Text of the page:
we wanted to update on the recent German Congress of physicians (Deutscher Ärztetag), that was held a several weeks ago in Erfurt. The representatives for German physicians discussed a variety of topics, for example they participated in the debates of §219a concerning the information duties of doctors regarding abortions, the situation of medical education in Germany (the Ärztetag demanded the implementation of 6000 new spots at German universities to study medicine as well as remuneration for medical students in their last year of internship) and adopted changes and slight adjustments to their recommended model residency guidelines. Furthermore, a common examination procedure for foreign doctors wanting to obtain the licence to practice medicine in Germany was discussed, especially on how to establish a common standard for examining the medical knowledge of doctors from a non-Eu country (Germany is obliged to recognise medical degrees from other EU countries by the current EU directives).
The Ärztetag passed a policy demanding that the assessment of qualification, medical knowledge and capabilities of non-eu doctors should be established to be on a similar – and unified throughout Germany – level with the current final oral medical board exam (3. Abschnitt der Ärztlichen Prüfung) that German medical students must pass after 6 years of studies to obtain their licence.The exam – also called M3 – is a two day oral exam, including bedside examination and theoretical questions, which is currently undertaken in four subjects: Internal Medicine, Surgery, one elective subject and a fourth randomly assigned subject (e.g. Pathology, Infectiology, Paediatrics etc.).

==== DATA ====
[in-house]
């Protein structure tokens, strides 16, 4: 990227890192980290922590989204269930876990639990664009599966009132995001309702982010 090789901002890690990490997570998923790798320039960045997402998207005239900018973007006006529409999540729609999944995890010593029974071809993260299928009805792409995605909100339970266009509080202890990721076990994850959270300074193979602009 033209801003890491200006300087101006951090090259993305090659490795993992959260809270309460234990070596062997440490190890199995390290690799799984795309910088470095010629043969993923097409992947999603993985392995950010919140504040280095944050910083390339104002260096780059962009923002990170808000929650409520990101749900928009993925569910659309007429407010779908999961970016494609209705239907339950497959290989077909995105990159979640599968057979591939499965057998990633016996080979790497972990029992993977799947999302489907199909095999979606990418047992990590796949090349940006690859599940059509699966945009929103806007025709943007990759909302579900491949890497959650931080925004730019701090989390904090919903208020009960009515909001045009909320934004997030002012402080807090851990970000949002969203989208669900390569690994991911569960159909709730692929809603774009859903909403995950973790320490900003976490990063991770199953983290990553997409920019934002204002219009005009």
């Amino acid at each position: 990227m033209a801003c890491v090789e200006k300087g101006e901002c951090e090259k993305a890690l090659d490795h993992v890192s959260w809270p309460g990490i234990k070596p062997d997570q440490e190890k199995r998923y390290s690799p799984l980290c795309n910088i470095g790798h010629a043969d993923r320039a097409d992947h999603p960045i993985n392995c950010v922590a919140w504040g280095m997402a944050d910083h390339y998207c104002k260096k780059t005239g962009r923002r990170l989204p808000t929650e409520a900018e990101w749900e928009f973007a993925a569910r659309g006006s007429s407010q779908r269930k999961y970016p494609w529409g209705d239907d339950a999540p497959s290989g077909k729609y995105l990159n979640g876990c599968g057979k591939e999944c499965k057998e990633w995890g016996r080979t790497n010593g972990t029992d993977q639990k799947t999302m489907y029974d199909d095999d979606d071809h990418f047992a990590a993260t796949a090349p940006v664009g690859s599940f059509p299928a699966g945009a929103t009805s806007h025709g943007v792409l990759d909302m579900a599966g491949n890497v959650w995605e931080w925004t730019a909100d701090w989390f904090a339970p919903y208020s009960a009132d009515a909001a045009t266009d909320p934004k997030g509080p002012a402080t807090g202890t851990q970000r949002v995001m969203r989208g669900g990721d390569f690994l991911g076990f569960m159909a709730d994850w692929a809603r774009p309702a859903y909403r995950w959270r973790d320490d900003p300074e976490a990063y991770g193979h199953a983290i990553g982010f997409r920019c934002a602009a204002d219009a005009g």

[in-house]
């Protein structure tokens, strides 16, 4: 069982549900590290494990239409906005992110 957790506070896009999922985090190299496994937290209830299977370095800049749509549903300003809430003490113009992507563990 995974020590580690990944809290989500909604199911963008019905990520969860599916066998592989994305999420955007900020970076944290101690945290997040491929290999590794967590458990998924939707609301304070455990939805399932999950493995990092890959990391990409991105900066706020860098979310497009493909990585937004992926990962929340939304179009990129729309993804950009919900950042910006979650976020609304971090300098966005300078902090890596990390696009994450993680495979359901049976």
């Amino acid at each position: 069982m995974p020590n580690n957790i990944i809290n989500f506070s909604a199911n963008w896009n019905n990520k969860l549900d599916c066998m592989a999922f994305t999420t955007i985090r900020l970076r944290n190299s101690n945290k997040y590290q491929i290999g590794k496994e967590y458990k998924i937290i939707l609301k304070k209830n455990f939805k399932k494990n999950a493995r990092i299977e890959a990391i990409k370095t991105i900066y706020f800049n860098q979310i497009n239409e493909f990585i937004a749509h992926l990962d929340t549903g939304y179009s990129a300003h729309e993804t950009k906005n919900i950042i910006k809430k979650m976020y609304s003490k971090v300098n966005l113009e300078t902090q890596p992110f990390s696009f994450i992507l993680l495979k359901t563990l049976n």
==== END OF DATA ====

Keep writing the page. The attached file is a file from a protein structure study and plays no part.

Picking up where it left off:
The policy also included a demand to build up the jurisdiction of the current government agency that issues the expert reports for job applications (Gutachtenstelle für Gesundheitsberufe), to become the main pivot point of all such exams in Germany, this would remedy the current 54(!) agencies that are currently responsible for this tasks, with the (side-)aim to verify more easily the legitimacy of submitted documents and avoid fraud. Right now, this policy is only a call for action by the doctors for the government to act and implement the changes demanded.
We have reviewed the adopted policy and after discussions with our network in the medical community in Germany, it remains uncertain, which parts of this recommendations might become German law. It is very hard to predict at this point as legislation in general depends on many factors and several parties in the parliament would have to sign up – and the whole process is complicated by Germany being a federal republic, which means the 16 states of Germany would also have to agree to the changes. In our own observation, this policy is in line with the overall trend towards more unified guidelines over Germany for applications with non-EU medical degrees. It remains to see how this will affect the current practice of acceptation of medical degrees and who exactly will be affected, including the high costs of a two day exam (conducted usually by four university professors per group).
We will keep updating you on the developments in this area. In general, as we express also recently our videos on Facebook/Youtube, the bureaucratic difficulty of getting the medical licence recognised is in general increasing in Germany and we recommend to any physician interested in living and working in Germany, to start the application process – regardless of if they chose to apply with a consultancy or without – rather sooner than later.